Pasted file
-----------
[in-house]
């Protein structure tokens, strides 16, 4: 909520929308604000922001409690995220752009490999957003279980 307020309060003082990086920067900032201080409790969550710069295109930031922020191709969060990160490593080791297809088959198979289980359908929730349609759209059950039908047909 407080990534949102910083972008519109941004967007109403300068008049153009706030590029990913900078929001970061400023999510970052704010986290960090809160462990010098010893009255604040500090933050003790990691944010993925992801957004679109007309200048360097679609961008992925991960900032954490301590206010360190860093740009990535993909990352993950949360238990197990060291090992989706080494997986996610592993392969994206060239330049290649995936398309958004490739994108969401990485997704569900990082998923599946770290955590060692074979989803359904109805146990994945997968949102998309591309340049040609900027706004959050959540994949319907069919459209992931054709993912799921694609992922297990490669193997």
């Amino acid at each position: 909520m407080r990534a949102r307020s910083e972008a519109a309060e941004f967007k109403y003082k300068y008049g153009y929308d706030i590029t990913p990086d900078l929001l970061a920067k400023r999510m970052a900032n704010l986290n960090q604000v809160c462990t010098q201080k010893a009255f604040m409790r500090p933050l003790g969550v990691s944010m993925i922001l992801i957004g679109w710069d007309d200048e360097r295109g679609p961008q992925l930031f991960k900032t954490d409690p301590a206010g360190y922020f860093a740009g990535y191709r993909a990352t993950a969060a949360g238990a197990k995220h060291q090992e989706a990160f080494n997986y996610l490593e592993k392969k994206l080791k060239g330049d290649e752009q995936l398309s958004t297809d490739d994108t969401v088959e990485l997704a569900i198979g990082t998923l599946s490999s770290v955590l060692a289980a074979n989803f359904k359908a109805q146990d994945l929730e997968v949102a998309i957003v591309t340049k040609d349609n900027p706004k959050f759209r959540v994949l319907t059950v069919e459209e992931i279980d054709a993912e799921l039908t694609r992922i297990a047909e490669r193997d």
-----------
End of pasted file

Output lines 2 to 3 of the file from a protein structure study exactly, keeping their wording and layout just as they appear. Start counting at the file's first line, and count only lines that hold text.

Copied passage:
């Protein structure tokens, strides 16, 4: 909520929308604000922001409690995220752009490999957003279980 307020309060003082990086920067900032201080409790969550710069295109930031922020191709969060990160490593080791297809088959198979289980359908929730349609759209059950039908047909 407080990534949102910083972008519109941004967007109403300068008049153009706030590029990913900078929001970061400023999510970052704010986290960090809160462990010098010893009255604040500090933050003790990691944010993925992801957004679109007309200048360097679609961008992925991960900032954490301590206010360190860093740009990535993909990352993950949360238990197990060291090992989706080494997986996610592993392969994206060239330049290649995936398309958004490739994108969401990485997704569900990082998923599946770290955590060692074979989803359904109805146990994945997968949102998309591309340049040609900027706004959050959540994949319907069919459209992931054709993912799921694609992922297990490669193997």
């Amino acid at each position: 909520m407080r990534a949102r307020s910083e972008a519109a309060e941004f967007k109403y003082k300068y008049g153009y929308d706030i590029t990913p990086d900078l929001l970061a920067k400023r999510m970052a900032n704010l986290n960090q604000v809160c462990t010098q201080k010893a009255f604040m409790r500090p933050l003790g969550v990691s944010m993925i922001l992801i957004g679109w710069d007309d200048e360097r295109g679609p961008q992925l930031f991960k900032t954490d409690p301590a206010g360190y922020f860093a740009g990535y191709r993909a990352t993950a969060a949360g238990a197990k995220h060291q090992e989706a990160f080494n997986y996610l490593e592993k392969k994206l080791k060239g330049d290649e752009q995936l398309s958004t297809d490739d994108t969401v088959e990485l997704a569900i198979g990082t998923l599946s490999s770290v955590l060692a289980a074979n989803f359904k359908a109805q146990d994945l929730e997968v949102a998309i957003v591309t340049k040609d349609n900027p706004k959050f759209r959540v994949l319907t059950v069919e459209e992931i279980d054709a993912e799921l039908t694609r992922i297990a047909e490669r193997d």